Ashley Christensen’s Take on Barbecue — With Fullsteam!

November 4, 2010

As I wrote earlier, Ashley Christensen of Poole’s Diner is preparing a very special barbecue dinner to benefit the Lucy Daniels Center.  This won’t be any ordinary barbecue, however.

Ashley cures the pork for 3 days, with a special rub of salt and other herbs and spices.  This turns the pork into the most amazingly succulent swine you’ll ever taste.  But then she slowly smokes that pig over nut wood (typically pecan) for hours and hours, until a nice, crust is formed and the meat is redolent of that sweet smoke.  Of course, she has her own take on sauce.

You know it will be good.  No, you know it will be the best damn barbecue you’ve ever had.

But there will also be beer.  And we’re talking about beer that was created to be served with barbecue: Fullsteam’s Hogwash, which is a hickory-smoked porter.  We’ll also be serving the Fullsteam Carolina Common, a lighter beer for those who prefer it that way.

And as far as side dishes are concerned, you won’t be disappointed.  Don’t expect some limp green beens or dried out corn sticks.  There will even be a special Brunswick Stew.  And banana pudding so good, it’ll make you want to smack someone.  I mean, kiss them.

We will have some of Ashley’s roast chicken for those who don’t eat pork.  And if you’ve had that chicken before, it’s the best.  Anywhere.

But I need you to buy tickets to this dinner.  Yeah, it’s pricey, but it’s for an amazing cause.  The Lucy Daniels Center is the Triangle’s leading non-profit provider of children’s mental health services.  Why is this a big deal?  Because in this economy, with so many people unemployed, it’s harder than ever on children.  And parents don’t have the resources to pay for the help their kids’ needs.  The Lucy Daniels Center provides some sort of financial assistance to 90% of the families who receive care.  A large portion of those families receive care for free.

So I ask you — No, I BEG you — please go to the Lucy Daniels website and buy tickets to the dinner. Or call Patti Wilt at 919.459.1611. You’ll have a great meal.  You’ll enjoy the beer.  And you’ll know you’ve done something very special for families in need.  And there’s nothing better than that feeling.  Not even the banana pudding.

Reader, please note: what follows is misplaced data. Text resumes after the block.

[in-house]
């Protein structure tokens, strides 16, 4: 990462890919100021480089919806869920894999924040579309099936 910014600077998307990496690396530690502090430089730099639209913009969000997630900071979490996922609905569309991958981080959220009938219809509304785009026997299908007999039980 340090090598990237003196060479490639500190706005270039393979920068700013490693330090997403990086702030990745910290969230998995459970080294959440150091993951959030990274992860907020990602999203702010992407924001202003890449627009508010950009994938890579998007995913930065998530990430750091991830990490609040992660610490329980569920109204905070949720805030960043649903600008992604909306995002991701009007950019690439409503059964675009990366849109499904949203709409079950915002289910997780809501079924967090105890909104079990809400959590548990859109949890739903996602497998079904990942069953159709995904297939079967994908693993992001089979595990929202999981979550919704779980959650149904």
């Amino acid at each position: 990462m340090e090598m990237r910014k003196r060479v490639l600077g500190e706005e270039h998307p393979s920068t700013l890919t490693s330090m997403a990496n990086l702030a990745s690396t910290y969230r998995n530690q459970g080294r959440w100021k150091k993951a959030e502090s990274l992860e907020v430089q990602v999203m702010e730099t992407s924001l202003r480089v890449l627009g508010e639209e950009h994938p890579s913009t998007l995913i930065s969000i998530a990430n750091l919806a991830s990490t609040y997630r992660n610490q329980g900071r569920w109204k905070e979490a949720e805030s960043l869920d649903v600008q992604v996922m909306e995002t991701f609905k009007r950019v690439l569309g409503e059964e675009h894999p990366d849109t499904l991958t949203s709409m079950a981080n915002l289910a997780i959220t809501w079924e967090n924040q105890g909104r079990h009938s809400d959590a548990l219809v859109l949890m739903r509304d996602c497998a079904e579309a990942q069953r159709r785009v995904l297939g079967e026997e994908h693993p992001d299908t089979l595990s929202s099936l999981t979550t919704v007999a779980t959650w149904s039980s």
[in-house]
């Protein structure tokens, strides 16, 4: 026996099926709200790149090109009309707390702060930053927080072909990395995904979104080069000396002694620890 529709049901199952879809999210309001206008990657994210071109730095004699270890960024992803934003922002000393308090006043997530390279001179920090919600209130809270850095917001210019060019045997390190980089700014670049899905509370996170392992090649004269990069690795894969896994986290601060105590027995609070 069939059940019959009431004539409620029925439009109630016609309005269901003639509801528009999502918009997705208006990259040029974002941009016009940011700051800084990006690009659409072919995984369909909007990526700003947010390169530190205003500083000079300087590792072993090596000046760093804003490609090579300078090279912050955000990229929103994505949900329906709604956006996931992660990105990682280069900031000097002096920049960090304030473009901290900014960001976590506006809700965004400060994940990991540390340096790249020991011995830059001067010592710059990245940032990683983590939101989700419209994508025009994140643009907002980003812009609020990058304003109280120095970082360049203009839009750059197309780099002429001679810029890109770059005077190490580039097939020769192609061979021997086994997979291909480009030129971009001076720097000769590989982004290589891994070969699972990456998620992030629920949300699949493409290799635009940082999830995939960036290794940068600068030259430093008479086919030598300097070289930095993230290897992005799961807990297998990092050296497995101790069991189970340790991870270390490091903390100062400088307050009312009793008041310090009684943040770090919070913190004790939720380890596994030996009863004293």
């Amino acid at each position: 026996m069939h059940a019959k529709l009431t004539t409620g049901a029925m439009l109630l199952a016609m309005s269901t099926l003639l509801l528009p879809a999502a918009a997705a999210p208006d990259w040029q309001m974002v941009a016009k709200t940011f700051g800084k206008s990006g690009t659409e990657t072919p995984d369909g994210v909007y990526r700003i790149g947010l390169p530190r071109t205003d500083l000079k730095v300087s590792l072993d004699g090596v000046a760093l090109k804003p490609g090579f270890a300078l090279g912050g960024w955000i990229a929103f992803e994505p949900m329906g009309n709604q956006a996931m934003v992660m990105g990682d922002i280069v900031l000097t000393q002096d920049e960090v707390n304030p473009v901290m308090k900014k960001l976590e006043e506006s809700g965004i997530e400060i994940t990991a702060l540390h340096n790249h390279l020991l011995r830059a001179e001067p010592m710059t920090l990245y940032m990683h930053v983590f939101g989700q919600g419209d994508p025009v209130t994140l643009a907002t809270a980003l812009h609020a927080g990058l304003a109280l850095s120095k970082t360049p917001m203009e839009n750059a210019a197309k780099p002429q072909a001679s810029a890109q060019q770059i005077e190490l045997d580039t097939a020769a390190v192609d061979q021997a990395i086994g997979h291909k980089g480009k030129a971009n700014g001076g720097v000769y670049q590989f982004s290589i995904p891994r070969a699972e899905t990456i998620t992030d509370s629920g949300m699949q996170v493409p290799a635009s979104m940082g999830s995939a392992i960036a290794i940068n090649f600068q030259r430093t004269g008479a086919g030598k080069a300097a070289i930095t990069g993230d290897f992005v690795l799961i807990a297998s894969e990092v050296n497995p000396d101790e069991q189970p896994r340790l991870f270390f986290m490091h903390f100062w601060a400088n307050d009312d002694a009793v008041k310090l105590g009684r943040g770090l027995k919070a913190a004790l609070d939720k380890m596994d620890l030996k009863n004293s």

Buy tickets thru PayPal here:

Or call Patti Wilt at the Lucy Daniels Center at 919.459.1611

Adults are $75, kids under 14 are $35, and all but $25 is tax deductible.  Sorry, no beer for the kids.

Restaurant Review Roulette: Pop’s

November 3, 2010

A long time ago, Pop’s was a really hip restaurant owned by hipsters, visited by hipsters, and all with a hipster attitude to match. The menu was fairly ordinary semi-upscale Italian, but the food was good. But that was indeed a LONG time ago. A lot has changed over the years. There’s no more attitude. They’ve actually moved locations. And the food is still pretty damn good. Or so I’ve heard, because I have not been to Pop’s since the days that they opened. It’s not that I held a grudge for all these years over the place’s attitude, it’s just that I never made it back to Durham to eat there.

And now Pop’s is about to be reviewed by the Raleigh News & Observer’s restaurant critic, Greg Cox. I think Mr. Cox will like Pop’s. I hope he has a silly title for the review, like, “Pop’s Rocks.” Mikey would like that title, I bet (that’s an obscure joke based on an urban legend that 2 people will get). But I look at the menu of Pop’s, and I scream, “I WANT THAT IN RALEIGH!” And I also know that the owners, John Vandergrift and Chris Stinnett (who also own Rue Cler), really care about their craft. So I do think this place will get lots of shining stars from Cox.

But how many??

It’s not a 5 star place. It will get at least 4 stars, I can confidently proclaim. Will it get that elusive extra half star? That’s the big question, and I could be a chicken shit and give 4 and 4.5 stars the same odds. But I, however, am a fearless prognosticator who dares to take the big chance, to live on the edge, to go without a helmet, to shoot for the stars, and to get rid of the training wheels. I’m going with 4 stars, but only because I think Greg Cox will start to be a bit harder to please.

Am I right? Am I wrong? Does anyone really care?

5 stars — 7 to 1

4.5 stars – 5 to 4

4 stars —  4 to 5

3.5 stars — 3 to 1

3 stars — 6 to 1

2.5 stars — 8 to 1

2 stars — 16 to 1

1.5 stars — 25 to 1

1 star — 60 to 1

What sayeth you?  How many stars will Pop’s receive this Friday???


Edit, November 5, 2010 — Damn, I hate being wrong in one way and right in another.  I hate it when my odds are off, as Greg Cox gave Pop’s 3.5 stars.  I was right when I suspected getting 4 stars would be harder than ever before.  And Tom from Raleigh, you should have bet some money!